As they took a bow, young dancers from the Southern Connecticut Chinese School ran up to take their place, the youngest dancers bobbing with red paper lanterns as the older ones twirled, red and white ribbons trailing through the air. When their music mysteriously cut out, they kept going, one whispering that the dance was keeping her from getting too cold in the just-above-freezing temperatures.
They made way for members of the Wu Dang Kungfu Academy, master Jack Gao cheering on his students from the side as they twirled, jumped, somersaulted and kicked the air around them. Gliding through the air, father-son duo Stanley and Jubei D’Amato put a balletic spin on martial arts, performing a series of squirming, snake-like movements on the cool ground before running through the space, and going airborne for seconds at a time.
When they finished, the parade wound back on to Whitney for a traditional Lion Dance. Earlier in the morning, Reeder had said that those acts, as well as the day’s jam-packed schedule of activities, reflected this year’s theme of “People to People.”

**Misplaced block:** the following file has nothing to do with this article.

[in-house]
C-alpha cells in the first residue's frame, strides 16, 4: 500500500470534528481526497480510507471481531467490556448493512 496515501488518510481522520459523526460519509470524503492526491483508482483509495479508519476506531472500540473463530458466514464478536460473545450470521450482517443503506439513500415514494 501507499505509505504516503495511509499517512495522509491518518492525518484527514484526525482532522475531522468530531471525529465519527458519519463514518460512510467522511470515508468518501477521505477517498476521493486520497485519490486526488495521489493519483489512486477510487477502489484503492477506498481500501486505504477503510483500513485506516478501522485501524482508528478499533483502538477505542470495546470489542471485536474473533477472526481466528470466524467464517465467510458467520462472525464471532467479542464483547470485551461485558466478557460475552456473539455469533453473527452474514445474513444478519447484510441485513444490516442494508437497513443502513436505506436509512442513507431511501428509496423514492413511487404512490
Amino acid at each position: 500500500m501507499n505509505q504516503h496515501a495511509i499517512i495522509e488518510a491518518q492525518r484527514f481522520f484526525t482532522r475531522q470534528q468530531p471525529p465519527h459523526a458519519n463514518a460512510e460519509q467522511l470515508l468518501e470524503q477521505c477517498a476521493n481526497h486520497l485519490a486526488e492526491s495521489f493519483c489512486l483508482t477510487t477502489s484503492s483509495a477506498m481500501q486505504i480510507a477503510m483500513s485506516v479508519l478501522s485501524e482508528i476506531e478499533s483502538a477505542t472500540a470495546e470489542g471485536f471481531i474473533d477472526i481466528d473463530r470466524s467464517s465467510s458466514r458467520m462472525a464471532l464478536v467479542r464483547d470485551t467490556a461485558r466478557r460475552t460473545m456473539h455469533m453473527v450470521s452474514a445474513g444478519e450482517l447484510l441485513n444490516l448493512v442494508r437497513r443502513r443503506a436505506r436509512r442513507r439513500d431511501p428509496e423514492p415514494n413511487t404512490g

“The idea was to build cross-cultural awareness in breaking down bridges of misunderstanding,” she said. “What are the things that bring people together across culture? Those things are humor, art, music, dance, food—and in this case, man’s best friend.”
As lions ushered in the New Year, confetti joining lettuce leaves and more hongbao on Whitney, families headed to activities spread across Luce Hall, the Yale-China Association, New Haven Museum, Creative Arts Workshop, Neighborhood Music School and Ely Center for Contemporary Art.
Taking her son Shawn by the hand, Wei Wu made her way up Whitney to the New Haven Museum, where dog-themed postcard making, face painting, calligraphy and lantern-building had just begun.
A temporary New Havener by way of Beijing, Wu said that Lunarfest helped her feel more at home during a culturally significant time of year. As Shawn debated whether to use a Golden Retriever or German Shepherd on his postcard, Wu chatted eagerly in Mandarin with Ivy Lo, one of Lunarfest’s bilingual volunteers Clad in red-shirts and name tags in both English and Chinese, hundreds of volunteers spread out for the event.